This bill is in accordance with the basic principles for which both the Liberal Party of Australia and, I believe, the Australian Country Party stand. It is designed to encourage the young people of Australia to support that great principle of home ownership for which we on this side stand. We, as a government, believe that the home is the focal point in the building of our national character. We are trying not merely to provide shelter. We believe that the home is, as it were, the cell that is the basis of our national body. It is the foundation on which the whole national character is built. We believe that home ownership encourages family life. Indeed, family life and home ownership are integral parts of our national character. We believe that family life is basic to the God-given right of the individual to enjoy the basic freedom for which we stand. These principles are inherent in the measures that we are now discussing. It should not have been subjected to the carping and foolish criticism that has been voiced by the three Opposition speakers who have taken part in this debate so far. We on this side, Sir, believe that home ownership is the hall-mark of better citizenship. We believe that people who own their own homes cannot help being better citizens. They may have been good citizens before, but they become better citizens when they reach the stage of owning their own homes.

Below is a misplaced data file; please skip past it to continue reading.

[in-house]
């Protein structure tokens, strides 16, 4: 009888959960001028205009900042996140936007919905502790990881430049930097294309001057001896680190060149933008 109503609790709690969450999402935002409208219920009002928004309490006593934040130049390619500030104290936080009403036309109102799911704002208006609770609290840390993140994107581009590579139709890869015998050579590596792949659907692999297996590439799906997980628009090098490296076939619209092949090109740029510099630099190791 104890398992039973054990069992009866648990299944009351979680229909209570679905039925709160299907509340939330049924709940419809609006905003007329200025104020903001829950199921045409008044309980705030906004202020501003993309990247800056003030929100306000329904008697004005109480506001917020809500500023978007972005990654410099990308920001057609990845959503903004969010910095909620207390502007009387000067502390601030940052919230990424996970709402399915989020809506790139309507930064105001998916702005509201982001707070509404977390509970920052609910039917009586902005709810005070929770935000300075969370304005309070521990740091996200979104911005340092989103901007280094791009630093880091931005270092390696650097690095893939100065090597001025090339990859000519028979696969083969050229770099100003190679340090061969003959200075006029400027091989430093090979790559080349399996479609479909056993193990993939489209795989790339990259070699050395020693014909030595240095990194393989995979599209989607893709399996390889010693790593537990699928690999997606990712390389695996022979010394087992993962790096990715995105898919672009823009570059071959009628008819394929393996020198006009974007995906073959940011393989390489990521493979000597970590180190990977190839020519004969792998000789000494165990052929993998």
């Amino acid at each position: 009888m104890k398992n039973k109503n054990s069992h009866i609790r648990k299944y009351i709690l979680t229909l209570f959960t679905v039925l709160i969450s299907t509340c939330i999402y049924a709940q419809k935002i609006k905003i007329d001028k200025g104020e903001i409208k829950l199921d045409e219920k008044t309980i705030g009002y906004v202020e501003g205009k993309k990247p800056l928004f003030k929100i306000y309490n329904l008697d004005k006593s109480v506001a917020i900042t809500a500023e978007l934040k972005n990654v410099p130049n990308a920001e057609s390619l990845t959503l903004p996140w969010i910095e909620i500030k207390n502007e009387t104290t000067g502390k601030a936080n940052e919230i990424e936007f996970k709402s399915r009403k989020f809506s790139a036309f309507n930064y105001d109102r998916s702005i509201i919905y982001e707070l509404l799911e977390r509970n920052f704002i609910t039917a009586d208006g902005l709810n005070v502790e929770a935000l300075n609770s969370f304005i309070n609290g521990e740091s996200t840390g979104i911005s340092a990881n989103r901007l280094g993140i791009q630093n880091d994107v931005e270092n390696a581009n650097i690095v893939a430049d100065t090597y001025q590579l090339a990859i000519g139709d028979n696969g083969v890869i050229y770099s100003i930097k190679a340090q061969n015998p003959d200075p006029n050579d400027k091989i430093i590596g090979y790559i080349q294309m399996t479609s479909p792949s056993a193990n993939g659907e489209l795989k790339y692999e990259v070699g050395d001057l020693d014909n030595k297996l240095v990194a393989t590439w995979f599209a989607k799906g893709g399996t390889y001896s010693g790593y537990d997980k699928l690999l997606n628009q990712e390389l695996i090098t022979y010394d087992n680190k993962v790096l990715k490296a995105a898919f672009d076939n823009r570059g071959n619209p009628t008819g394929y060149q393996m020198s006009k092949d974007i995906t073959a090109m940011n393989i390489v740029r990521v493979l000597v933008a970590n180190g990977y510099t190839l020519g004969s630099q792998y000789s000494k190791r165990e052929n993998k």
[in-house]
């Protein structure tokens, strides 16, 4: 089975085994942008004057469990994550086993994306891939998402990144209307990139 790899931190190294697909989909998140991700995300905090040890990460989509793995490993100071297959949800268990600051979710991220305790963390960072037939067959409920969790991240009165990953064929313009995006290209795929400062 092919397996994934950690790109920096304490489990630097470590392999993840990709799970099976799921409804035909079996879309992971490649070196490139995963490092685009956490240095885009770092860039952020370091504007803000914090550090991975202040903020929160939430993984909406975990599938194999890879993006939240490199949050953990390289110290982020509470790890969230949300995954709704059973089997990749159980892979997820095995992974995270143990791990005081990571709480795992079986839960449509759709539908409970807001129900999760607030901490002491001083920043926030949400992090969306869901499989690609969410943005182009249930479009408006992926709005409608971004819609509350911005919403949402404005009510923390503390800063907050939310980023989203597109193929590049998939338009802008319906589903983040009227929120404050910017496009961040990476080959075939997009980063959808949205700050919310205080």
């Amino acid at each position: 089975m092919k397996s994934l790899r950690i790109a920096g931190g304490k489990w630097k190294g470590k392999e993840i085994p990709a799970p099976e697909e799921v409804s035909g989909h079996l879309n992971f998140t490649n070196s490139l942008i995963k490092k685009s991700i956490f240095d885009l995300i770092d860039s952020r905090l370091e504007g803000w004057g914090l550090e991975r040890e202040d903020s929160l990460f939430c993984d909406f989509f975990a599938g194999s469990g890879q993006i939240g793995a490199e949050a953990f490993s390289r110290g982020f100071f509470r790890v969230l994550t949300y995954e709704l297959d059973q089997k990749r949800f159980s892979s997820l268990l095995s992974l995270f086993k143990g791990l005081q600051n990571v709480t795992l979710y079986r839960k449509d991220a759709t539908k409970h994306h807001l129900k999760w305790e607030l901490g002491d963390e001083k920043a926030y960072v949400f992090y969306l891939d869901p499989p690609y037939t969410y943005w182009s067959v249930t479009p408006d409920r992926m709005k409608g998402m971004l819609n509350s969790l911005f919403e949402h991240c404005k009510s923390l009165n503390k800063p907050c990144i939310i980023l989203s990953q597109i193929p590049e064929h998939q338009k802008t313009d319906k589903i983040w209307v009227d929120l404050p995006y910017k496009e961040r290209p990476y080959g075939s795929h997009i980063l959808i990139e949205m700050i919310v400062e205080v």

We believe that there is great merit in affording the individual the right to select his own home and to have a say in its design and location and the details of its construction. These things give personal expression to the characteristics of the human individual. A nation can become great only because of its people and the way in which they express themselves. Therefore, this bill allows for the individual to select his own design and the location of his home. We recognize that the human factors of the love and affection of the family in the relationships of its members one with another influence the decisions in these matters and cannot lightly be brushed aside. All these factors are inherent in the encouragement of home ownership, as we see it. We reject the dead hand of socialism that is inherent in the attitude of the Australian Labour Party towards such matters as this.